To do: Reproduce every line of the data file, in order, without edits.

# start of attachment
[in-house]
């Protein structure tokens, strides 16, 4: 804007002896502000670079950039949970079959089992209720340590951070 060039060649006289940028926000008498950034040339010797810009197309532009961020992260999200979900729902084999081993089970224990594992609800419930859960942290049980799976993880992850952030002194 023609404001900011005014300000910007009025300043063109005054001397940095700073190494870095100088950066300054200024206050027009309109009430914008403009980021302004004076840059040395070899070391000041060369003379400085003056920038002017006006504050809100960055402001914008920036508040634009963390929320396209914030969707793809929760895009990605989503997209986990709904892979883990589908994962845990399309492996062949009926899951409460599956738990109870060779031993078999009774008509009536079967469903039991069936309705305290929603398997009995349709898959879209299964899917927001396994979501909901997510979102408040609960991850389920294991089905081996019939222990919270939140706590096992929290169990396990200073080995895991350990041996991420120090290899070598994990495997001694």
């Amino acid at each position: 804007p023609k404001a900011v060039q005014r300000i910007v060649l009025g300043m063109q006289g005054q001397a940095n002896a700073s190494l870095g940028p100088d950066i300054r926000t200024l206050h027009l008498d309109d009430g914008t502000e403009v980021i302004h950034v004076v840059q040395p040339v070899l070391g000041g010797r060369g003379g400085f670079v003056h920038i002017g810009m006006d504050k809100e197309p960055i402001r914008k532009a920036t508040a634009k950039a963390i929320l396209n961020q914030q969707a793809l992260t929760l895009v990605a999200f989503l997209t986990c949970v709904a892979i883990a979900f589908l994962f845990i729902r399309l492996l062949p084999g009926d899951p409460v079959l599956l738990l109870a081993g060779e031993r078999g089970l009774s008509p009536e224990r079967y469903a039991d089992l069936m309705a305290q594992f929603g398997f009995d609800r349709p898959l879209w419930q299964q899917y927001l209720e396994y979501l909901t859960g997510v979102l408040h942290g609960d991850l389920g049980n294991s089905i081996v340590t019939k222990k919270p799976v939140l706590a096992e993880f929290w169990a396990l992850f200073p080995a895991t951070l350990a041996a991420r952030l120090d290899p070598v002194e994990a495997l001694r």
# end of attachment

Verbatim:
[in-house]
């Protein structure tokens, strides 16, 4: 804007002896502000670079950039949970079959089992209720340590951070 060039060649006289940028926000008498950034040339010797810009197309532009961020992260999200979900729902084999081993089970224990594992609800419930859960942290049980799976993880992850952030002194 023609404001900011005014300000910007009025300043063109005054001397940095700073190494870095100088950066300054200024206050027009309109009430914008403009980021302004004076840059040395070899070391000041060369003379400085003056920038002017006006504050809100960055402001914008920036508040634009963390929320396209914030969707793809929760895009990605989503997209986990709904892979883990589908994962845990399309492996062949009926899951409460599956738990109870060779031993078999009774008509009536079967469903039991069936309705305290929603398997009995349709898959879209299964899917927001396994979501909901997510979102408040609960991850389920294991089905081996019939222990919270939140706590096992929290169990396990200073080995895991350990041996991420120090290899070598994990495997001694």
């Amino acid at each position: 804007p023609k404001a900011v060039q005014r300000i910007v060649l009025g300043m063109q006289g005054q001397a940095n002896a700073s190494l870095g940028p100088d950066i300054r926000t200024l206050h027009l008498d309109d009430g914008t502000e403009v980021i302004h950034v004076v840059q040395p040339v070899l070391g000041g010797r060369g003379g400085f670079v003056h920038i002017g810009m006006d504050k809100e197309p960055i402001r914008k532009a920036t508040a634009k950039a963390i929320l396209n961020q914030q969707a793809l992260t929760l895009v990605a999200f989503l997209t986990c949970v709904a892979i883990a979900f589908l994962f845990i729902r399309l492996l062949p084999g009926d899951p409460v079959l599956l738990l109870a081993g060779e031993r078999g089970l009774s008509p009536e224990r079967y469903a039991d089992l069936m309705a305290q594992f929603g398997f009995d609800r349709p898959l879209w419930q299964q899917y927001l209720e396994y979501l909901t859960g997510v979102l408040h942290g609960d991850l389920g049980n294991s089905i081996v340590t019939k222990k919270p799976v939140l706590a096992e993880f929290w169990a396990l992850f200073p080995a895991t951070l350990a041996a991420r952030l120090d290899p070598v002194e994990a495997l001694r």